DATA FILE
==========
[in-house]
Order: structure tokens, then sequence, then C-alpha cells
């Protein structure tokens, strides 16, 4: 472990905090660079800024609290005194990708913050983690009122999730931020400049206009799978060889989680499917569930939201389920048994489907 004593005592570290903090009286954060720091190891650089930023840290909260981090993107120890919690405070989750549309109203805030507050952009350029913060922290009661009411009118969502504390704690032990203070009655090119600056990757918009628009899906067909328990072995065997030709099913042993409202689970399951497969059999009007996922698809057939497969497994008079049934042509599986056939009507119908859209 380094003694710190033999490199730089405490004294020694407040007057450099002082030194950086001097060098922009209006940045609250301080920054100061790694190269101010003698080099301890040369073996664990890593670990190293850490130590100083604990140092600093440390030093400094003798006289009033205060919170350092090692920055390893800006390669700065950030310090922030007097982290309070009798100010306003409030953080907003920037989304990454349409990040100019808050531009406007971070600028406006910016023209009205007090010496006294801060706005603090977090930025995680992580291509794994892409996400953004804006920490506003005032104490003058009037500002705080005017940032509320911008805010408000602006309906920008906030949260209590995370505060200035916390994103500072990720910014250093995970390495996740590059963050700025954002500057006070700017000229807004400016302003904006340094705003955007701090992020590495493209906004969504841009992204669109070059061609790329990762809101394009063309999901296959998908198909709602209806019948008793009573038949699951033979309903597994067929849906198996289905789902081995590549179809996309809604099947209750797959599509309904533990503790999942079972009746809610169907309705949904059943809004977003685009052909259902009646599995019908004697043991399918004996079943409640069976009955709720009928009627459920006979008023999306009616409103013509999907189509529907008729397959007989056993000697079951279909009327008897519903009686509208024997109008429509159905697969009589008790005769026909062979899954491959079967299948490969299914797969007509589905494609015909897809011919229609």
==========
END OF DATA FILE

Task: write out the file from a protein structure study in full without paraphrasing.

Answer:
[in-house]
Order: structure tokens, then sequence, then C-alpha cells
């Protein structure tokens, strides 16, 4: 472990905090660079800024609290005194990708913050983690009122999730931020400049206009799978060889989680499917569930939201389920048994489907 004593005592570290903090009286954060720091190891650089930023840290909260981090993107120890919690405070989750549309109203805030507050952009350029913060922290009661009411009118969502504390704690032990203070009655090119600056990757918009628009899906067909328990072995065997030709099913042993409202689970399951497969059999009007996922698809057939497969497994008079049934042509599986056939009507119908859209 380094003694710190033999490199730089405490004294020694407040007057450099002082030194950086001097060098922009209006940045609250301080920054100061790694190269101010003698080099301890040369073996664990890593670990190293850490130590100083604990140092600093440390030093400094003798006289009033205060919170350092090692920055390893800006390669700065950030310090922030007097982290309070009798100010306003409030953080907003920037989304990454349409990040100019808050531009406007971070600028406006910016023209009205007090010496006294801060706005603090977090930025995680992580291509794994892409996400953004804006920490506003005032104490003058009037500002705080005017940032509320911008805010408000602006309906920008906030949260209590995370505060200035916390994103500072990720910014250093995970390495996740590059963050700025954002500057006070700017000229807004400016302003904006340094705003955007701090992020590495493209906004969504841009992204669109070059061609790329990762809101394009063309999901296959998908198909709602209806019948008793009573038949699951033979309903597994067929849906198996289905789902081995590549179809996309809604099947209750797959599509309904533990503790999942079972009746809610169907309705949904059943809004977003685009052909259902009646599995019908004697043991399918004996079943409640069976009955709720009928009627459920006979008023999306009616409103013509999907189509529907008729397959007989056993000697079951279909009327008897519903009686509208024997109008429509159905697969009589008790005769026909062979899954491959079967299948490969299914797969007509589905494609015909897809011919229609």